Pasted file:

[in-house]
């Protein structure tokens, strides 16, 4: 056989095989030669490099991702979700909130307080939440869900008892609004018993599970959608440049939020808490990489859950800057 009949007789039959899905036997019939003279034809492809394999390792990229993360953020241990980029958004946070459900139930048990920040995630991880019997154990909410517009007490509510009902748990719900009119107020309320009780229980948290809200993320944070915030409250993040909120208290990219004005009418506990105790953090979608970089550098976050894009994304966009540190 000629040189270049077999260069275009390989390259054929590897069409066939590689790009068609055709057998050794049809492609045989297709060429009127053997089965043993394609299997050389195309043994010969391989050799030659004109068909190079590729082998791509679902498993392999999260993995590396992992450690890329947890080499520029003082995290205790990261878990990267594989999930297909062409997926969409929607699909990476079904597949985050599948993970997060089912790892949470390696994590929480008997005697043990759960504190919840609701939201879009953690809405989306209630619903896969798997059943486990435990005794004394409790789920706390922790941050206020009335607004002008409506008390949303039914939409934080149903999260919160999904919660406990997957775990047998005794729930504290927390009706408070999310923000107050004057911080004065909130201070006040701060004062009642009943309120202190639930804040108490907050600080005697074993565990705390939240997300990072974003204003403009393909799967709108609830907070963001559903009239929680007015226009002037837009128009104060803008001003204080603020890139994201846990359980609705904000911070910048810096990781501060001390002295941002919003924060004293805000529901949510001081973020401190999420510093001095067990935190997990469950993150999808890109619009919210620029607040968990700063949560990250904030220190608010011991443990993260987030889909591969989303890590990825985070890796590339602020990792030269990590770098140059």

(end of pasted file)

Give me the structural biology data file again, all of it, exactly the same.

[in-house]
């Protein structure tokens, strides 16, 4: 056989095989030669490099991702979700909130307080939440869900008892609004018993599970959608440049939020808490990489859950800057 009949007789039959899905036997019939003279034809492809394999390792990229993360953020241990980029958004946070459900139930048990920040995630991880019997154990909410517009007490509510009902748990719900009119107020309320009780229980948290809200993320944070915030409250993040909120208290990219004005009418506990105790953090979608970089550098976050894009994304966009540190 000629040189270049077999260069275009390989390259054929590897069409066939590689790009068609055709057998050794049809492609045989297709060429009127053997089965043993394609299997050389195309043994010969391989050799030659004109068909190079590729082998791509679902498993392999999260993995590396992992450690890329947890080499520029003082995290205790990261878990990267594989999930297909062409997926969409929607699909990476079904597949985050599948993970997060089912790892949470390696994590929480008997005697043990759960504190919840609701939201879009953690809405989306209630619903896969798997059943486990435990005794004394409790789920706390922790941050206020009335607004002008409506008390949303039914939409934080149903999260919160999904919660406990997957775990047998005794729930504290927390009706408070999310923000107050004057911080004065909130201070006040701060004062009642009943309120202190639930804040108490907050600080005697074993565990705390939240997300990072974003204003403009393909799967709108609830907070963001559903009239929680007015226009002037837009128009104060803008001003204080603020890139994201846990359980609705904000911070910048810096990781501060001390002295941002919003924060004293805000529901949510001081973020401190999420510093001095067990935190997990469950993150999808890109619009919210620029607040968990700063949560990250904030220190608010011991443990993260987030889909591969989303890590990825985070890796590339602020990792030269990590770098140059």